Where do you see yourself in 5-10-15 years?
Where and with whom you would be living?
What kind of work would you like to be doing?
What kind of skills, education you will need?
Where you want to travel?
If we don’t plan our future, we will face uncertainty, similar to a ship sailing through the sea without a navigator. More often or not we end up settling for a job we dislike, working from 9-5, go home and watch TV or browse aimlessly on the internet. We take off our thinking hats and tolerate the hardships and the unfair life we experience every day.
So, if you are finally fed up and ready to start living the life you always wanted, the first thing we need to make is our own personal development plan.
A personal development plan is a process or an action plan based on our ambitions, expectations, values, and goals. It promotes growth, happiness, and a sense of meaning. You will identify, and build skills necessary for your job, health, wealth, relationships and genuinely love your life.
The first thing you will notice when making your own personal development plan is a boost of self-esteem and motivation. You will experience a sense of control, and truly feel that you can live on your own terms, and stop compromising for anything less.
Start making your own personal development plan
A personal development plan can consist of many areas of your life. We don’t want to overcomplete things so we will focus on the main areas such as:
- Social Relationship
You can add more if you like
Step 1: Set a goal for each part of your personal development plan
The first thing we need is to set a goal. A clear goal so we know where are we going. Goals give us a sense of direction, a purpose, clearer our goals are more likely we are to achieve them.
If you don’t set goals you will fall under someone else’s goal. And you don’t know what they have planned for you.
Instead of writing down 5 goals, we will put 10 goals or even 20 goals. If you have problems thinking about what you want to achieve see the questions below to help writing down new goals.
- What are my personal goals?
- What are my social goals?
- What are my career goals?
- Where do I want to travel?
- What kind of car do I want to drive?
- Where do I want to live?
Write your goals in the present as you already have them with a timetable. Write long-term and short-term goals, think big, always have a goal in mind.
Example: “I’m fit to run a half marathon by 2. February 2021”
Tip: If you have problems finding goals in your life, start small and ask yourself these questions
How can I improve my health?
How can I improve my relationship with my loved ones?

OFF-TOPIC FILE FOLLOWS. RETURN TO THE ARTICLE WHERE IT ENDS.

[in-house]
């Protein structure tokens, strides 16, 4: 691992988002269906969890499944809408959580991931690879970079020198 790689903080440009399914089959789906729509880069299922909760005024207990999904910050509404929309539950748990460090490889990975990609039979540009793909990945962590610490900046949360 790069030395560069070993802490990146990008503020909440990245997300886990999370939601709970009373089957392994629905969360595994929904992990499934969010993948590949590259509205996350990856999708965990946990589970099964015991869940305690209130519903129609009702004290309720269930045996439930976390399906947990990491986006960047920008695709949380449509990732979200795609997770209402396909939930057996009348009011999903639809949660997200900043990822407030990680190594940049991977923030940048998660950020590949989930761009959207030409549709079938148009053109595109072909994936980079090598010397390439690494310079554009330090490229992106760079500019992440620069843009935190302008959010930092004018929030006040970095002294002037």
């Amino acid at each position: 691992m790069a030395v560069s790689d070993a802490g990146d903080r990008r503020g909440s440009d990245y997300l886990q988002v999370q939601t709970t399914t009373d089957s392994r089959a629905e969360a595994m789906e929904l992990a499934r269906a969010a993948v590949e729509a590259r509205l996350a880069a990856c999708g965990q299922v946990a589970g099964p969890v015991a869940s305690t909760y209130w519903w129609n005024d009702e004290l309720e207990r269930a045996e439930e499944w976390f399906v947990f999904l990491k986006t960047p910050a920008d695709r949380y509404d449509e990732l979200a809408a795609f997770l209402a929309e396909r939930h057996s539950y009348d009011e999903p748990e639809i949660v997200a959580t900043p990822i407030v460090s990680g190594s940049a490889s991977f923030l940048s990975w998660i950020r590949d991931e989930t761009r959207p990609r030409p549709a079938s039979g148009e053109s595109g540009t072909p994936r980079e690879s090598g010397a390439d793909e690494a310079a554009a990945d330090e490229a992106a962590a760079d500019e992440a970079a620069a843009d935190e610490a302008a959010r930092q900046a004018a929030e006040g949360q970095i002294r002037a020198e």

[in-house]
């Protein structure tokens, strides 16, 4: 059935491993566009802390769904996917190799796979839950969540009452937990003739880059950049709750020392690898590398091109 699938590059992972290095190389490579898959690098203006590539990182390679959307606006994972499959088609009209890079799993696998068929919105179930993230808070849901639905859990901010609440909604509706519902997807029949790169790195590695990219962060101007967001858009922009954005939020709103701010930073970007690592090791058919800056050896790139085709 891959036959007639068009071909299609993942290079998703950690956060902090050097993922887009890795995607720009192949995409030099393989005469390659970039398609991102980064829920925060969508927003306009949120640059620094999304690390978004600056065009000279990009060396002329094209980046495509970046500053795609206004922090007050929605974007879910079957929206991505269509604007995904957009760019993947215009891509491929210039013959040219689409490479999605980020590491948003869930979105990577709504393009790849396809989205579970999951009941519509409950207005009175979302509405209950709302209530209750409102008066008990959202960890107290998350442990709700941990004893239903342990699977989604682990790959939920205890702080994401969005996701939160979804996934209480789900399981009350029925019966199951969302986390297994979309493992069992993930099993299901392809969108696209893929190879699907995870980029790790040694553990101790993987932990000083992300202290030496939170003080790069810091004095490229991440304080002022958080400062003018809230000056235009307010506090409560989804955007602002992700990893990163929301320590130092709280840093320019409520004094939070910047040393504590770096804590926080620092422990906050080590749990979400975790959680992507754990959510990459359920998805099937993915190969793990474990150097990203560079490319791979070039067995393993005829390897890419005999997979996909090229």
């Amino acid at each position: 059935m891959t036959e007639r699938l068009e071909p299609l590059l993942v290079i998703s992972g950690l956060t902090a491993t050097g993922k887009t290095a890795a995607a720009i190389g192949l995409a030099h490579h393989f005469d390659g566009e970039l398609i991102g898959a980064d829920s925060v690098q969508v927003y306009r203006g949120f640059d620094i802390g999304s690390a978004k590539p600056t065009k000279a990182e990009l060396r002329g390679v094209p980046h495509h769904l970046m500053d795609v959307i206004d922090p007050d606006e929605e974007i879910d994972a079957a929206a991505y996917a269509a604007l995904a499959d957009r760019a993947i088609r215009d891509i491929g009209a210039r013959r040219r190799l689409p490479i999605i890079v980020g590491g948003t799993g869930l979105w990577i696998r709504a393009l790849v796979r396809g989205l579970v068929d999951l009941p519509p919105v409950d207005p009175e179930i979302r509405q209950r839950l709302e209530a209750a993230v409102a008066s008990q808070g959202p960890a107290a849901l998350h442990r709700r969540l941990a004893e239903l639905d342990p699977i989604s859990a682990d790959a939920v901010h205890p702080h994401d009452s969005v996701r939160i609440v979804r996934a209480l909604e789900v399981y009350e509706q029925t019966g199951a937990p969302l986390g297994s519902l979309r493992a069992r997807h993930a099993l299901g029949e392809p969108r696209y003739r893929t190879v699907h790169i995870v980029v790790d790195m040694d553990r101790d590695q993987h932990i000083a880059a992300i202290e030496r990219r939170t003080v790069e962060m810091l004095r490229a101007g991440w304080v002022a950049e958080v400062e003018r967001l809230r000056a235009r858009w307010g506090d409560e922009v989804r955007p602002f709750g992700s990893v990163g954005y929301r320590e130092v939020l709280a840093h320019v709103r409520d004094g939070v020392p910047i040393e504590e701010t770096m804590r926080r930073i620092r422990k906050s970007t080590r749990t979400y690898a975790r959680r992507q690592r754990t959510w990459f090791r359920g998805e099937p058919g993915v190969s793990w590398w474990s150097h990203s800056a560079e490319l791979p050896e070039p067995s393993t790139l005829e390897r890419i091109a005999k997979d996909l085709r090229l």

What new skills would be a great benefit to me in my work, my life?
Is this the best way to spend my time?
You will find out that you already know what you have to do. Repeating these questions will create guilt and discomfort if we don’t do the task, that we know we should do. It will push us away from pain, from not doing the work toward the pleasure of actually doing and completing the task.
Sometimes writing down tasks on paper is enough to get started, other times we need some external motivation, support words from a friend or community.
Perhaps running a marathon is a daunting goal, but instead of that we put a smaller goal, let’s say running or walking 10-30 min a day. Smaller goals bring a small boost of self-esteem, but done every day in a time period builds motivation and most importantly a habit. And also we can develop a habit of achieving goals.
After some time as your self-esteem rises, we won’t be satisfied with short walks but we will aim for bigger, longer, and more challenging goals. So perhaps after a year, we will have enough confidence, and certainty that running a marathon is a possibility.
Underline your five top goals, which would have the most impact on your life when you achieve them.
Step 2: Assess your strength and weaknesses
Take inventory of your skills, what do you need to improve, what is holding you back. Be honest, and remember that you are accountable for your life.
What are you good at?
What comes easier/harder for you?
What do you need to get better at?
What part of your work you most/least enjoy?
Step 3: Find resources and support
You cannot do everything alone, people around have valuable skills and knowledge. Sometimes even a good compliment or supporting words can help your mindset.
What kind of books do I need?
What new skills do I need to learn?
Who can help me?
After putting your goals in order of importance you now have a list of goals and priorities. You know your strengths, weaknesses, no we need to put a timeline to each of our goals.
Keep deadlines reasonable, underestimating how long we need to achieve our goal, will crush your motivation, overestimate and you will slack off.
Join Facebook groups, online forums for added motivation and support.
Step 4: Measuring your progress and adapt
Keep a journal or an excel sheet, do a weekly review of your progress. Soon you will recognize how fast are you moving and if is it possible to move faster. Like a character in a video game, we see how much progress we made, how much we leveled up.
And once we leveled up enough, we can take tougher assignments and goals. But one difference between real life and a video game is that our level doesn’t cap we can keep getting better and better.
Be prepared to change, we cannot control and predict everything. If some goals don’t make sense or your interest changes, change them or get rid of them completely.
Step 5: Stop wasting time
Stop postponing your work, I know it may look scary but once you start you will look back and say to yourself, “This isn’t scary why haven’t I started earlier”. It’s hard to start, so once you start to keep going, it is better to move slowly than stop and restart again.